Article

Dorie Gilbert and Katarzyna Olcoń

Research indicates that practitioners’ cultural biases are a barrier to effective cross-cultural assessment; thus, social work practitioners must demonstrate the ability to appraise a client’s cultural context in assessing and treating mental health concerns. The Cultural Formulation Interview (CFI) in the Diagnostic and Statistical Manual of Mental Disorders (DSM-5) provides practitioners with a standardized cultural assessment method for use in mental health practice. This article provides a comprehensive overview of the CFI with a focus on its four domains: (a) cultural definition of the problem; (b) cultural perception of cause, context, and support; (c) cultural factors affecting self-coping and past help-seeking; and (d) cultural factors affecting current help-seeking. Conceptualizations of mental health and mental illness vary across cultural subgroups, and the nation’s changing demographics underscore the need to give particular attention to how the CFI can be useful for improving cross-cultural assessment with historically excluded or marginalized racial and ethnic groups. The CFI is an important step towards culturally grounded assessments; however, it has several conceptualization and implementation limitations, including its narrow focus on individual-level cultural explanations of distress while the effects of social inequities remain masked. The article concludes with additional considerations for cross-cultural assessment and implications for social work education and practice.

Article

Gina Miranda Samuels

Although the year 2000 marked the first time U.S. citizens were allowed to report more than one race in the Census, multiraciality and multiethnicity are certainly not new in the United States or globally. The history of multiracial America is inextricably linked to its history of immigration, slavery, racism, and the very construction of single-race identities as master statuses during colonialism. Who is multiracial, as well as the idea that such an identity or population can or should exist, is highly complex and has shifted along with societal attitudes and laws governing race identity options and the sanctioning of multiracial families through marriage and adoption. The understanding in the early 21st century of this growing multiracial population is mired in this history, but also idealized as proof of a new and possibly “postrace” America. To examine multiraciality, this entry begins by defining root concepts including race, ethnicity, nationality, and culture to then examine and define multiraciality. This entry will include a brief historical discussion of multiraciality in the United States and will also explore demographic and health trends using such statistics as are available and examine identified risks, disparities, strengths, and resiliencies among this diverse population. Effective and ethical social-work practices with multiracial persons require expansion beyond the black–white dichotomy and monocentric paradigm of race to consider both strengths and vulnerabilities navigated by the increasing number of persons and families who identify as multiracial and multiethnic. Approaches to social work that promote multiracially attuned practices and engagement of the diverse resources for various communities of multiracial persons and families conclude this entry.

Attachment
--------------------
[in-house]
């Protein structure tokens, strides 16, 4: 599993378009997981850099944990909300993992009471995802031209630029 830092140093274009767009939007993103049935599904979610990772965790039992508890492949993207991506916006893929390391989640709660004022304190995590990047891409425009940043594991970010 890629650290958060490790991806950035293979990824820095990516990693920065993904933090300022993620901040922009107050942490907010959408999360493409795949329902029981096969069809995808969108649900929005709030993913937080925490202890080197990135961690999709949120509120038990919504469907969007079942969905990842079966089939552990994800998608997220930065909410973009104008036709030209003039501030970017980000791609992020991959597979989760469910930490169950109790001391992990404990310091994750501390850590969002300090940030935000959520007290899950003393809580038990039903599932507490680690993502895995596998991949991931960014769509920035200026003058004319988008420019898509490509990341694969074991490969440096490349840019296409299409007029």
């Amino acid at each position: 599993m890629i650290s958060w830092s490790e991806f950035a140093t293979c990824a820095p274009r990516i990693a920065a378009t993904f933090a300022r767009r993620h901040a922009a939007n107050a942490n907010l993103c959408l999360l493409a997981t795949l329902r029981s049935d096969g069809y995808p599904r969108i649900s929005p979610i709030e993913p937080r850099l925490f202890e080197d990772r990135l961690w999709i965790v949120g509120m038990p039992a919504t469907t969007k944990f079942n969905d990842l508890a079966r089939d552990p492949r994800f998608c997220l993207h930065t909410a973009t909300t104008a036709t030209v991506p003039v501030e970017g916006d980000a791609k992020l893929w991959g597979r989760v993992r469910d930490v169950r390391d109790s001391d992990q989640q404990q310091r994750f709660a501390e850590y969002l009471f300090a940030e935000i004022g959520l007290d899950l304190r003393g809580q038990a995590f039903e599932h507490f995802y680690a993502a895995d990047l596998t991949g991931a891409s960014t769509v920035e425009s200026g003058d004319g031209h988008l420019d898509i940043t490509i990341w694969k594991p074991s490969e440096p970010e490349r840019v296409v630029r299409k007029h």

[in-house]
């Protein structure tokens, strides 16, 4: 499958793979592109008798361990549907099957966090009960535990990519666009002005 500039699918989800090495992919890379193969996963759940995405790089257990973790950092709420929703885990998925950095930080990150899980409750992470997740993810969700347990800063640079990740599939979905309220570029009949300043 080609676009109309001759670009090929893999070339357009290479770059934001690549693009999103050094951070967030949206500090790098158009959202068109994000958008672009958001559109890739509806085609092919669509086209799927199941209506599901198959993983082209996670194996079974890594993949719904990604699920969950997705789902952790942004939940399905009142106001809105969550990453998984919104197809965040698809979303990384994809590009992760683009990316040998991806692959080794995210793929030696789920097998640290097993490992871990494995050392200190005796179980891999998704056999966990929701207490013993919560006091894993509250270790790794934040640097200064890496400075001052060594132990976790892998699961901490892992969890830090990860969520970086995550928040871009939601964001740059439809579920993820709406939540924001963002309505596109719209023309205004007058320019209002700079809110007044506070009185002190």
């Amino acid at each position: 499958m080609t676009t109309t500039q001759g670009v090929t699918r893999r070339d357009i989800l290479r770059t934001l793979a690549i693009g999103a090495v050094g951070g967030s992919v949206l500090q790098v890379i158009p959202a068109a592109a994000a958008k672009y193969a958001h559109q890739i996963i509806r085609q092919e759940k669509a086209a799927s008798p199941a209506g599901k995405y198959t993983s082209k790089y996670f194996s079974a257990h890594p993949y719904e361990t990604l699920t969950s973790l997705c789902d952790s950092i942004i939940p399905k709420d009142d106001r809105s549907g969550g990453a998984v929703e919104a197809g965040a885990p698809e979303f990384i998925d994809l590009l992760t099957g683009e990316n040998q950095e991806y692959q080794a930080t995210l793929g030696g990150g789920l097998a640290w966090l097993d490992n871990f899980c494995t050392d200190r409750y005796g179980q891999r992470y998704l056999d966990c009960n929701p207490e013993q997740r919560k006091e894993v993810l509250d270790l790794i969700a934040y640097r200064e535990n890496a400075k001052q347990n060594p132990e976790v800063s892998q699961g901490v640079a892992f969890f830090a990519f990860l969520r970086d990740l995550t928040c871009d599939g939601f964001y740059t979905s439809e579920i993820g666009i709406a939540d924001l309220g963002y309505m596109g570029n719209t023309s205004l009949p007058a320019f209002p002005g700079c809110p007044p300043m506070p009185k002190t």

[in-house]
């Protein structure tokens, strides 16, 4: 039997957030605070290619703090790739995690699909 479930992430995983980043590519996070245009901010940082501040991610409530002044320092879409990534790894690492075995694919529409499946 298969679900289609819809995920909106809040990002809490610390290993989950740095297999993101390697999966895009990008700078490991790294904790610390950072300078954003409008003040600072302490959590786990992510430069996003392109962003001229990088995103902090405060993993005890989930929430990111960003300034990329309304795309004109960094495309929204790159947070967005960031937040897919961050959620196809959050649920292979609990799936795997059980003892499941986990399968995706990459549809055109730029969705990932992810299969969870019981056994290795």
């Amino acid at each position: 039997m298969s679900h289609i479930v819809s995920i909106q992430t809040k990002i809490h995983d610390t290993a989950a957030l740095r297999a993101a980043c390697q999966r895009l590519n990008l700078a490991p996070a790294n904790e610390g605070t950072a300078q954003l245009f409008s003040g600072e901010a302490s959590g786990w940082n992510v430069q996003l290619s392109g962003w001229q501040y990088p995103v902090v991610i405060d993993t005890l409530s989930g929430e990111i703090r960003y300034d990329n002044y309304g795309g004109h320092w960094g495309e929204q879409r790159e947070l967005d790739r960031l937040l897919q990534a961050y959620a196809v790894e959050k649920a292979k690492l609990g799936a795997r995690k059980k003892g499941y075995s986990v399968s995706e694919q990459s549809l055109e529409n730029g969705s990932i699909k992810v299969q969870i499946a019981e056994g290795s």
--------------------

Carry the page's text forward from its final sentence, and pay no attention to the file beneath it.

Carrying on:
Article

Jeanne M. Giovannoni

Harry H. L. Kitano (1926–2006) taught at the UCLA Departments of Social Welfare and Sociology. His scholarship involved the application of social science theories to the understanding of racial and ethnic conflict and interactions, with particular regard to Japanese Americans.

Article

Sadye L. M. Logan

Carmen Ortiz Hendricks (1947–2016) was Professor and first Latina Dean of Social Work in New York City at Yeshiva University’s Wurzweiler School of Social Work. She was a social work pioneer advocating for and developing paths for culturally responsive social work in the Latina community.

Article

Concepcion Barrio, Mercedes Hernandez, Paula Helu Fernandez, and Judith A. DeBonis

Social workers in health and mental health and across public and private health sectors are expected to be knowledgeable of comprehensive approaches to effectively serve individuals dealing with psychotic disorders, including family members involved in their care. Effective services require expertise in assessment, diagnostics, treatment planning, and coordination of community support services. This article provides a knowledge base for social work practitioners working with clients challenged by the experience and consequences of serious mental illness, such as schizophrenia spectrum and other psychotic disorders. We begin by reviewing the public health significance of these disorders, clinical phenomenology and its historical context, and symptoms and classification. We then discuss the family and cultural context, evidence-based treatments, and several social and clinical issues that social work practitioners should be aware of when working with this client population.